BONN — What happens when politicians make themselves irrelevant?
Germany may be on the verge of finding out.
"Business and society have emancipated themselves from the political class," a class whose performance has been "really inadequate" of late, says Meinhard Miegel, a close observer of the political and business scene here.
Many aspects of the situation are uniquely German. But many of the questions surfacing here are relevant in the United States and elsewhere.
* How can politics be made to work better?
* How can public discussion be fostered in an era when interest groups seem to reduce every issue to a series of conflicting sound bites?
* How can decisionmaking be more, well, decisive?
In a much-discussed speech last month, Roman Herzog, Germany's president, warned of a "feeling of paralysis across the land" and called for a more confident vision of the future. He said, "We don't have a problem identifying problems. We have a problem doing something about them."
Constrained by the Constitution from direct involvement in politics, Mr. Herzog did not name names in his lament. But the speech was widely seen as a critique of the political establishment in general.
One hope for political renewal lies in the new generation of politicians and business people that are reaching across the political spectrum to learn from each other.
This ideological cross-pollination comes at a time of apparent political stasis: The agenda for tax and social service reform is stuck in a logjam. Germany's No. 1 problem, unemployment, has eased somewhat but remains near a post-World War II record high.
Finance Minister Theo Waigel recently announced that tax receipts for the year will be 18 billion deutsche marks ($11 billion) short of projections, because of high joblessness. To close the gap, the government has recently considered selling assets and practicing some bookkeeping sleight of hand: revaluing its gold reserves.
The skepticism of Professor Miegel, who teaches at the Institute for Business and Society, as to whether the current political establishment is up to the job is widely shared.
Chancellor Helmut Kohl's government recently received negative reviews from 62 percent of respondents to a poll by the public television network ZDF, its poorest rating in four years. After nearly 15 years in control, Mr. Kohl's coalition shows signs of running out of energy and ideas.
It's not just that he's been chancellor longer than anyone else in postwar German history. As Miegel points out: "He's been head of his party for over half its existence." With Kohl's announcement last month that he would run for reelection in 1998, the succession question has disappeared, but not the sense of weariness. Polls suggest that more voters expect a fifth term for Kohl than desire one.
However fixed things seem at the top of the political structure, activity churns at lower levels. An example is a three-day parliamentary internship program sponsored by the Wirtschaftjunioren Deutschland, an association of young business people. Nearly 90 WJD members took part, each assigned to a member of the Bundestag to find out what the life of a legislator is like.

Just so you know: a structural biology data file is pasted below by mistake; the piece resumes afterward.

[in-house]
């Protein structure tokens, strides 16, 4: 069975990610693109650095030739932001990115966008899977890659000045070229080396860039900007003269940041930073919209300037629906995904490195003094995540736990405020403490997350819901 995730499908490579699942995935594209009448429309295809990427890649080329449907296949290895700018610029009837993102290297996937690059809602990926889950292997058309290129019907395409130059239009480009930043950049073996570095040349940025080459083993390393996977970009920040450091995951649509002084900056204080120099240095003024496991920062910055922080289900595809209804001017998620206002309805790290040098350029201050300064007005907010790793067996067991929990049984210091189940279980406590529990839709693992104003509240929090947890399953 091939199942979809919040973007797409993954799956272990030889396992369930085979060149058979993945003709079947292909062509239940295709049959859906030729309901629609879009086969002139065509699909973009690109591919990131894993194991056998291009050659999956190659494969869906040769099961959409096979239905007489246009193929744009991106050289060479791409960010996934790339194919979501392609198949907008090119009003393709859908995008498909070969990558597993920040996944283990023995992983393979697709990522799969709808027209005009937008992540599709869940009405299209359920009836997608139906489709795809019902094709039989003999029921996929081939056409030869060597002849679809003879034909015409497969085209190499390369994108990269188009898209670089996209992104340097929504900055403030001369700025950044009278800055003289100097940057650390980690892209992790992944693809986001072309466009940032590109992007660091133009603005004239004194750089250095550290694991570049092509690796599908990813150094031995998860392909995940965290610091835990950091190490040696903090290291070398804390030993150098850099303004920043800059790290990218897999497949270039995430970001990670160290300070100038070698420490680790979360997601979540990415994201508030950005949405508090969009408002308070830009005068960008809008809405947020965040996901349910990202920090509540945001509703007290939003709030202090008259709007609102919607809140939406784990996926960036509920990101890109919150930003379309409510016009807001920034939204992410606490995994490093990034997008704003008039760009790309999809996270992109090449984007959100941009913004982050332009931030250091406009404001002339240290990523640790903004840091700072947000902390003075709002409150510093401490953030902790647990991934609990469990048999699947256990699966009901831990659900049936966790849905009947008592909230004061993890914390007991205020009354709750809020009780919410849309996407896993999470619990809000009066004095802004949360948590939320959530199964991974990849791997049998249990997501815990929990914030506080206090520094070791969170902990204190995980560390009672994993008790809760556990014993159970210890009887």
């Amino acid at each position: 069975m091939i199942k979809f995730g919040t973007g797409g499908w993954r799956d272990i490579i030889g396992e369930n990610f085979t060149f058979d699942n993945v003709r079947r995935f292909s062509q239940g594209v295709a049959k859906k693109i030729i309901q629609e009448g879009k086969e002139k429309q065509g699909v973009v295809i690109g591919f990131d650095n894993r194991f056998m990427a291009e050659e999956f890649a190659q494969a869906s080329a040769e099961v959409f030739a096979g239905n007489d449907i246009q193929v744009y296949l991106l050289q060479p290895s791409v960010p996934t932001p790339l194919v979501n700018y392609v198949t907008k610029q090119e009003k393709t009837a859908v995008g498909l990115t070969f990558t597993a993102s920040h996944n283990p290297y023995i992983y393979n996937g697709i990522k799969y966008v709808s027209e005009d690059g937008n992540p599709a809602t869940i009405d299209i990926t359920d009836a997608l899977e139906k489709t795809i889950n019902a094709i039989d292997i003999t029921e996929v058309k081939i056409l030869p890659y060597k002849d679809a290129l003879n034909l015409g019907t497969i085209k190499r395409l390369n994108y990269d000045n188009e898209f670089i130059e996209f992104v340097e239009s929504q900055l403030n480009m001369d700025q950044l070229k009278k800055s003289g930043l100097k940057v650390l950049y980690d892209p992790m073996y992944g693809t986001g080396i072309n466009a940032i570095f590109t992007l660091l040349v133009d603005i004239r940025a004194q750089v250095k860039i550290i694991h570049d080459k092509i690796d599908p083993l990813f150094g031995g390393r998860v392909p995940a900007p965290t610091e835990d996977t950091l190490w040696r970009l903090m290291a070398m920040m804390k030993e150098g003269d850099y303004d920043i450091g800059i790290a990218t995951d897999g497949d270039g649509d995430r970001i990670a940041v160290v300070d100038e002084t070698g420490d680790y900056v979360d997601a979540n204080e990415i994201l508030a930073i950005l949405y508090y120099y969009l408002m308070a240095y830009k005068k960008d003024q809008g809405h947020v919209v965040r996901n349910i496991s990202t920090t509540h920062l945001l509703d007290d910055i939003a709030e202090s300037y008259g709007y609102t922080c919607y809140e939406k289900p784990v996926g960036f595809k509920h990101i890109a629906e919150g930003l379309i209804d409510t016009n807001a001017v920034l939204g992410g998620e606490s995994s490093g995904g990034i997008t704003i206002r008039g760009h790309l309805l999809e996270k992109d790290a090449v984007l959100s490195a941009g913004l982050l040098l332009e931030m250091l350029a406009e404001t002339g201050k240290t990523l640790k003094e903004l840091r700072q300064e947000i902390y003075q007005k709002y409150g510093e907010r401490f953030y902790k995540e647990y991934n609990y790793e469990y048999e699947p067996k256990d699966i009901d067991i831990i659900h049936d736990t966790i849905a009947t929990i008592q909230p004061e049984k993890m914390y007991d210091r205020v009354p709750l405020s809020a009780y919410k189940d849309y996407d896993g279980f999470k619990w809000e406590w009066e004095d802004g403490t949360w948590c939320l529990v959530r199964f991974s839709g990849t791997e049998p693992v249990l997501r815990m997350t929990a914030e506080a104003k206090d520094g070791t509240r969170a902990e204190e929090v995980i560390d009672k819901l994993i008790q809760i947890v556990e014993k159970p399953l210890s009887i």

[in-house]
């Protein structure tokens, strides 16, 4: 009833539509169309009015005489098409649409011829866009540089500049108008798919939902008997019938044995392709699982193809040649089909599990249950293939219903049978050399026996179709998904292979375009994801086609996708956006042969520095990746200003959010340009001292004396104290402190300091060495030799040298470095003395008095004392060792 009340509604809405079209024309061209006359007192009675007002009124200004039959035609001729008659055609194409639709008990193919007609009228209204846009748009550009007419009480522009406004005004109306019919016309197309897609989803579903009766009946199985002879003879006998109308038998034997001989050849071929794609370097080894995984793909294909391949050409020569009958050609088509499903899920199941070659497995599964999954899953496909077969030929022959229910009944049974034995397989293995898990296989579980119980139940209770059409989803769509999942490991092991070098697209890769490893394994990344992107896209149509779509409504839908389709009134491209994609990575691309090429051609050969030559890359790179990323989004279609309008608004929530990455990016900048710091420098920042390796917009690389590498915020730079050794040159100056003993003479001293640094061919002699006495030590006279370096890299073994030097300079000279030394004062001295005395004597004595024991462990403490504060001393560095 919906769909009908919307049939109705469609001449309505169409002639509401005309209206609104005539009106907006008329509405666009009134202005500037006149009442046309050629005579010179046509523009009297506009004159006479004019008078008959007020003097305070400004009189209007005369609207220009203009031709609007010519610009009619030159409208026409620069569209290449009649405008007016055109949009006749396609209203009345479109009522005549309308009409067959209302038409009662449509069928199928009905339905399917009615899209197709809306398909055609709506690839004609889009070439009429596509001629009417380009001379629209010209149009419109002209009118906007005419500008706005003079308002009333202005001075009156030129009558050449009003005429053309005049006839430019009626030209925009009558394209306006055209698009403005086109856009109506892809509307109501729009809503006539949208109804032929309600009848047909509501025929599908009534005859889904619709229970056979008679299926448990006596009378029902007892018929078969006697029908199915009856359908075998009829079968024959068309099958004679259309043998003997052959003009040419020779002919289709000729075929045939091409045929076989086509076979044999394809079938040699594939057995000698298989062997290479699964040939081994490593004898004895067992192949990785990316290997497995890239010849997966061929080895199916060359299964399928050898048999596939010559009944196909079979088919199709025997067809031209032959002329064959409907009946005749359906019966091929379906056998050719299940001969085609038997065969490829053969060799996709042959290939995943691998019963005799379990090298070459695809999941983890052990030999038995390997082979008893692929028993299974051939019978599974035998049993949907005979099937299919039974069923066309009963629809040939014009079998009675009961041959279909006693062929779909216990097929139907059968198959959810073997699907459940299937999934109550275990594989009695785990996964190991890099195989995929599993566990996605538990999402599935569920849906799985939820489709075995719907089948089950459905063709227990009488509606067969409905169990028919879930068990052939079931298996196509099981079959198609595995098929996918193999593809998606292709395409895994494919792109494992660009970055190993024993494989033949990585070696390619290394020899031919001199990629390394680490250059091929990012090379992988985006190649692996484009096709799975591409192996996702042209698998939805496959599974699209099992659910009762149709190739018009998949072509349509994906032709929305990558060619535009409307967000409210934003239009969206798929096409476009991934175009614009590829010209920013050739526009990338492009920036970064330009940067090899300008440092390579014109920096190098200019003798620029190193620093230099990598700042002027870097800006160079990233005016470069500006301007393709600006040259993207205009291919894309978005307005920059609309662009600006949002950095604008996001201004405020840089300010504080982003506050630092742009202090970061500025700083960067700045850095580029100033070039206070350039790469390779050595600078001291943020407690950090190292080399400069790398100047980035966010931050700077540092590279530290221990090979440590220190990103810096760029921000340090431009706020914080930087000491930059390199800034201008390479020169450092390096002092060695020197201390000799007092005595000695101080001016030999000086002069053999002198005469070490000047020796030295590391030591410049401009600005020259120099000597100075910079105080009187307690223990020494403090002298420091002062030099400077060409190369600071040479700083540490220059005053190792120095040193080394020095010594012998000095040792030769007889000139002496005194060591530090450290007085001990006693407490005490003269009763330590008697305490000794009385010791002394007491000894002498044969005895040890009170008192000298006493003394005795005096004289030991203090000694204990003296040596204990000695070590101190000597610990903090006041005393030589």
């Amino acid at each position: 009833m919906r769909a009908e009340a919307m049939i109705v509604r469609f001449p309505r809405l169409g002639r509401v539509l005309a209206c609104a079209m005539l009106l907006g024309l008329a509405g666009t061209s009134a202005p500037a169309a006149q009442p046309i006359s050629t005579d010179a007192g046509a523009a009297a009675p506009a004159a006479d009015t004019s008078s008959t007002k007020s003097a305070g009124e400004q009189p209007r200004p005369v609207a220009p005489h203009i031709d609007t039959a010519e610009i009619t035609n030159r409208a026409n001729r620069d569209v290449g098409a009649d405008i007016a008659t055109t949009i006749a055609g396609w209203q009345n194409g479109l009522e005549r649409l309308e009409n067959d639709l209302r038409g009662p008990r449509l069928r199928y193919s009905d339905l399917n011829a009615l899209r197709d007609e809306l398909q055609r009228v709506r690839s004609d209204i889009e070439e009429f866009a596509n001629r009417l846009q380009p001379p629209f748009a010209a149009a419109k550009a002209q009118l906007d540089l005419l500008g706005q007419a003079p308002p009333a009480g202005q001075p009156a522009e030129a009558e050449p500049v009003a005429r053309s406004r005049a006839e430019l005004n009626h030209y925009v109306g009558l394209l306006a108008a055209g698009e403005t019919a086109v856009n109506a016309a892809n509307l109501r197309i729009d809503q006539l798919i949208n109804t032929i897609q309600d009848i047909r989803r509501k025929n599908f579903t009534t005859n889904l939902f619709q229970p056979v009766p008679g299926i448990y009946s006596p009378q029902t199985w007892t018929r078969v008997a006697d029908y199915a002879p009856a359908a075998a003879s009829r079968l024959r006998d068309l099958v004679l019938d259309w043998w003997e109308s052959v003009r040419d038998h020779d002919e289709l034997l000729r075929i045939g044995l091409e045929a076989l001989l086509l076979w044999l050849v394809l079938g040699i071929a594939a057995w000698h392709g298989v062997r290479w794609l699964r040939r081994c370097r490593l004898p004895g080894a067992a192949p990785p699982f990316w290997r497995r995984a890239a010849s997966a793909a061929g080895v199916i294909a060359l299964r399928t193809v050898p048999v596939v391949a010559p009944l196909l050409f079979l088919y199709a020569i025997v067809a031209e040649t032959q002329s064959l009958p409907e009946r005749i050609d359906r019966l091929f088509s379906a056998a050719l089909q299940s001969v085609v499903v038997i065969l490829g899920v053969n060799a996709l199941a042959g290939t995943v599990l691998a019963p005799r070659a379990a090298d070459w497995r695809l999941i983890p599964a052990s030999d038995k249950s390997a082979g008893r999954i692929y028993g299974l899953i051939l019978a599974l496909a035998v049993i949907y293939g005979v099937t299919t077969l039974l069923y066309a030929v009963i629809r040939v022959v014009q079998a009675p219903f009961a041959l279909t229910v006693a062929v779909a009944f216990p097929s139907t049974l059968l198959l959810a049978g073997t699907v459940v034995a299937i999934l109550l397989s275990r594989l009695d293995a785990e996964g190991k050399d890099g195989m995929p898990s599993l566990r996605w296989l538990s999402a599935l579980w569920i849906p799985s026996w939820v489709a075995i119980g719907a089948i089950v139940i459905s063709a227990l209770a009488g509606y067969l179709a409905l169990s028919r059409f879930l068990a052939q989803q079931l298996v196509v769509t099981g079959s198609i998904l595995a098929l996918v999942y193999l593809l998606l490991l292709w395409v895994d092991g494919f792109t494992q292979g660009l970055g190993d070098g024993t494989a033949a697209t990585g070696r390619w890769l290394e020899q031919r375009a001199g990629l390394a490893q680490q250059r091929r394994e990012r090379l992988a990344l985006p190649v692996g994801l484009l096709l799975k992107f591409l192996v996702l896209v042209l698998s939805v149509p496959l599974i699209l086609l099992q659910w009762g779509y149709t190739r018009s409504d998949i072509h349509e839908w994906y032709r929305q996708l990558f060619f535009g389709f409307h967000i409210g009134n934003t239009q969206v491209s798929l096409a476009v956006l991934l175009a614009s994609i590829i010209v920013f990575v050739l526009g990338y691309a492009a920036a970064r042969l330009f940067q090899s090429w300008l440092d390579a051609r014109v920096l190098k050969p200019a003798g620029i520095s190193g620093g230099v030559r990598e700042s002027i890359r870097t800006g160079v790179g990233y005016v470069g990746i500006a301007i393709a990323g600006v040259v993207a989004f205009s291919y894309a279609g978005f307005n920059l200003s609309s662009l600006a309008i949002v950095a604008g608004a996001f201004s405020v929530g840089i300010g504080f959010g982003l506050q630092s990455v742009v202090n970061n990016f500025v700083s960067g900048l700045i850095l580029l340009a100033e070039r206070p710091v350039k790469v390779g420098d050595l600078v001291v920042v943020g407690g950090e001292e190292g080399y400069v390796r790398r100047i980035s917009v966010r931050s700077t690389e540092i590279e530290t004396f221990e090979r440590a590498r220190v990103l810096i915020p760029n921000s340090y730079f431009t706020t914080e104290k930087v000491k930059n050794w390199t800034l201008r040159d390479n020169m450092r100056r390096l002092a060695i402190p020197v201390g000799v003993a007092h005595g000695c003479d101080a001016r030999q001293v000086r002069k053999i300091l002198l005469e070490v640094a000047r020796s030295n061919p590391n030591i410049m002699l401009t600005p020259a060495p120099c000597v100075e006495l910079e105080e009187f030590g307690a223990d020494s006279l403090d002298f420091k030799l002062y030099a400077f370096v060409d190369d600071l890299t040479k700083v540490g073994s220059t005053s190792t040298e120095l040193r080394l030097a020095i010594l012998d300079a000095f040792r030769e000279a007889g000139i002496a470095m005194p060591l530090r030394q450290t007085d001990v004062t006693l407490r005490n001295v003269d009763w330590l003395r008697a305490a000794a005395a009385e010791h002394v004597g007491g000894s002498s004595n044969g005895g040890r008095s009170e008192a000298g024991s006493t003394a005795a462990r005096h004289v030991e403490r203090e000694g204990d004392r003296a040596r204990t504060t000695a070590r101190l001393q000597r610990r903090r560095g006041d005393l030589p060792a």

The WJD interns interviewed were impressed with how long and hard the members work. But if there was one refrain among the interns, it was disappointment with the decisionmaking processes they observed.
Uwe Hannig, chairman of the WJD, said of the Bundestag members he group met, "They're motivated, industrious, committed. Nobody who has spent time with them would say they are lazy. But it was disappointing to see how little comes of all the hard work.
"I had hoped that once we got behind closed doors, there would be substantive discussion of the issues, and then a clear decision. But there wasn't. In the business world, you just couldn't go on like that."
Beate Knops, who works at her parents' trucking firm in Gppingen in southern Germany, gathered similar impressions from her internship. "They start at 7 a.m. and go into the evening. But with what result?" she asks.
Kristin Heyne, a Green Party member of the Bundestag who took part in the WJD program, says, "I've welcomed these opportunities, because there's been nothing in my own professional life that has been like this."
The internships also gave her an opportunity to sound out her ideas on business people. "A lot of businesses have good ideas on things like waste management, for instance," she says.
Ms. Heyne concurs with the WJD critique of the political decisionmaking process. She laments that so much of what passes for political discourse "is an exchange of blows rather than real conversation."
As Miegel tells it, German politicians would have it easier if life for German citizens was less comfortable.
"Most people have it very good here," he says. That makes it harder for politicians to introduce the reforms widely seen as necessary to maintain German economic competitiveness.
But still, he says, "These fat and happy people are readier for reform than their politicians."
Ms. Knops agrees with Meigel's assessment: "When we have to make changes, we should all close up ranks and accept the cuts [in social benefits]. Anything else is just egotism.
"But," she says, "we aren't yet at the threshold of pain, where the willingness to accept change comes."